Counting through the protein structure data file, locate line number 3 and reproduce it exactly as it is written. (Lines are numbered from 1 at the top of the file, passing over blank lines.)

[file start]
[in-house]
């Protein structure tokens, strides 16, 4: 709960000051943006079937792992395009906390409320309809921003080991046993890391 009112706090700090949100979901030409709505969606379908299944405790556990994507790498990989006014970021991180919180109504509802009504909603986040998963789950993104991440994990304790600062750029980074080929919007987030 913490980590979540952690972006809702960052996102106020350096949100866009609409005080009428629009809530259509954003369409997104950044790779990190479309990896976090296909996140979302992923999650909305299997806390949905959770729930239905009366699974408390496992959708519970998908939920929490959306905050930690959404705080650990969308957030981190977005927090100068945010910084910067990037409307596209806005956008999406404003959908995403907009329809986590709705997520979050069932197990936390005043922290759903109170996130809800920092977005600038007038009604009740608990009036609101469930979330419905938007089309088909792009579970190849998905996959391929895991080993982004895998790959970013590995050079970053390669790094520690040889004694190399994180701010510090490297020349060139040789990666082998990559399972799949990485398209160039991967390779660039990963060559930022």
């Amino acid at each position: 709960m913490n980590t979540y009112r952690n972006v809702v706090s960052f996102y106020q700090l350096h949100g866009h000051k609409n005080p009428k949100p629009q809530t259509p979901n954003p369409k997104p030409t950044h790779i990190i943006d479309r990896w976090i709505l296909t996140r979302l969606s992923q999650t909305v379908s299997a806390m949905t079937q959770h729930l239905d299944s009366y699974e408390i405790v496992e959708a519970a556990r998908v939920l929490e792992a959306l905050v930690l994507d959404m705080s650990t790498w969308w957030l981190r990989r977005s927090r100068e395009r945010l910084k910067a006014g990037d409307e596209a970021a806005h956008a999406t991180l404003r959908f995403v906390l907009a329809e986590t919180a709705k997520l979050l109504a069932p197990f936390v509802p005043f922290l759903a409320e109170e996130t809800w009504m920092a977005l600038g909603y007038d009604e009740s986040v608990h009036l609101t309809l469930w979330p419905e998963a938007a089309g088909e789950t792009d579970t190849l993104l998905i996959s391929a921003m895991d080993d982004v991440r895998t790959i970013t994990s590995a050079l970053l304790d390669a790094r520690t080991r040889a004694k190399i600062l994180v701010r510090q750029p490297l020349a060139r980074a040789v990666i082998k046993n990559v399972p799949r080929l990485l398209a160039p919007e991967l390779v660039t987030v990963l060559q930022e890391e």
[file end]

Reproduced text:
């Amino acid at each position: 709960m913490n980590t979540y009112r952690n972006v809702v706090s960052f996102y106020q700090l350096h949100g866009h000051k609409n005080p009428k949100p629009q809530t259509p979901n954003p369409k997104p030409t950044h790779i990190i943006d479309r990896w976090i709505l296909t996140r979302l969606s992923q999650t909305v379908s299997a806390m949905t079937q959770h729930l239905d299944s009366y699974e408390i405790v496992e959708a519970a556990r998908v939920l929490e792992a959306l905050v930690l994507d959404m705080s650990t790498w969308w957030l981190r990989r977005s927090r100068e395009r945010l910084k910067a006014g990037d409307e596209a970021a806005h956008a999406t991180l404003r959908f995403v906390l907009a329809e986590t919180a709705k997520l979050l109504a069932p197990f936390v509802p005043f922290l759903a409320e109170e996130t809800w009504m920092a977005l600038g909603y007038d009604e009740s986040v608990h009036l609101t309809l469930w979330p419905e998963a938007a089309g088909e789950t792009d579970t190849l993104l998905i996959s391929a921003m895991d080993d982004v991440r895998t790959i970013t994990s590995a050079l970053l304790d390669a790094r520690t080991r040889a004694k190399i600062l994180v701010r510090q750029p490297l020349a060139r980074a040789v990666i082998k046993n990559v399972p799949r080929l990485l398209a160039p919007e991967l390779v660039t987030v990963l060559q930022e890391e």